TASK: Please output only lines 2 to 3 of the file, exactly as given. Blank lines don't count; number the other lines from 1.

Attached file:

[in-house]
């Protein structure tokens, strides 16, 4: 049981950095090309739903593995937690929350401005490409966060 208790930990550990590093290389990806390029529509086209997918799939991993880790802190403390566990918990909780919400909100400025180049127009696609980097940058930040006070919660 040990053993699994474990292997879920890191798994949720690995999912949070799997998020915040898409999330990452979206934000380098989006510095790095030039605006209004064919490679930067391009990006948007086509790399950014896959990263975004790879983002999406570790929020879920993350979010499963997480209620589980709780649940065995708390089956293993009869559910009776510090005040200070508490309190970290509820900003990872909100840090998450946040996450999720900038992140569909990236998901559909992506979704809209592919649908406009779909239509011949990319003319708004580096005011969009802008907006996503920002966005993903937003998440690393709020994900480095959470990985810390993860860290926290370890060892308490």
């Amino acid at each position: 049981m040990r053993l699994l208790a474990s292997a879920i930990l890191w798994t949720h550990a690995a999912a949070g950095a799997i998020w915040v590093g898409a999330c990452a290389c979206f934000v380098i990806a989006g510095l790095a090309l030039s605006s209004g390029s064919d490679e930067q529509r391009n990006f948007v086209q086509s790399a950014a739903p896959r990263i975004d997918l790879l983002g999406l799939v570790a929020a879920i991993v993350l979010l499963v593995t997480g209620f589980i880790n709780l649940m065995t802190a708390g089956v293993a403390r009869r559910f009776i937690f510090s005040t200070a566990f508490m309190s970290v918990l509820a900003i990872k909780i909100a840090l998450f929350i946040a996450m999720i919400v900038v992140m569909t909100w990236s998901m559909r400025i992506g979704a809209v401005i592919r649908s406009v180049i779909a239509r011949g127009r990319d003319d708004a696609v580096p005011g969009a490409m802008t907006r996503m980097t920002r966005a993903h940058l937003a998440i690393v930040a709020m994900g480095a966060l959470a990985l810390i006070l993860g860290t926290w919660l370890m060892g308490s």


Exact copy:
């Protein structure tokens, strides 16, 4: 049981950095090309739903593995937690929350401005490409966060 208790930990550990590093290389990806390029529509086209997918799939991993880790802190403390566990918990909780919400909100400025180049127009696609980097940058930040006070919660 040990053993699994474990292997879920890191798994949720690995999912949070799997998020915040898409999330990452979206934000380098989006510095790095030039605006209004064919490679930067391009990006948007086509790399950014896959990263975004790879983002999406570790929020879920993350979010499963997480209620589980709780649940065995708390089956293993009869559910009776510090005040200070508490309190970290509820900003990872909100840090998450946040996450999720900038992140569909990236998901559909992506979704809209592919649908406009779909239509011949990319003319708004580096005011969009802008907006996503920002966005993903937003998440690393709020994900480095959470990985810390993860860290926290370890060892308490």
């Amino acid at each position: 049981m040990r053993l699994l208790a474990s292997a879920i930990l890191w798994t949720h550990a690995a999912a949070g950095a799997i998020w915040v590093g898409a999330c990452a290389c979206f934000v380098i990806a989006g510095l790095a090309l030039s605006s209004g390029s064919d490679e930067q529509r391009n990006f948007v086209q086509s790399a950014a739903p896959r990263i975004d997918l790879l983002g999406l799939v570790a929020a879920i991993v993350l979010l499963v593995t997480g209620f589980i880790n709780l649940m065995t802190a708390g089956v293993a403390r009869r559910f009776i937690f510090s005040t200070a566990f508490m309190s970290v918990l509820a900003i990872k909780i909100a840090l998450f929350i946040a996450m999720i919400v900038v992140m569909t909100w990236s998901m559909r400025i992506g979704a809209v401005i592919r649908s406009v180049i779909a239509r011949g127009r990319d003319d708004a696609v580096p005011g969009a490409m802008t907006r996503m980097t920002r966005a993903h940058l937003a998440i690393v930040a709020m994900g480095a966060l959470a990985l810390i006070l993860g860290t926290w919660l370890m060892g308490s």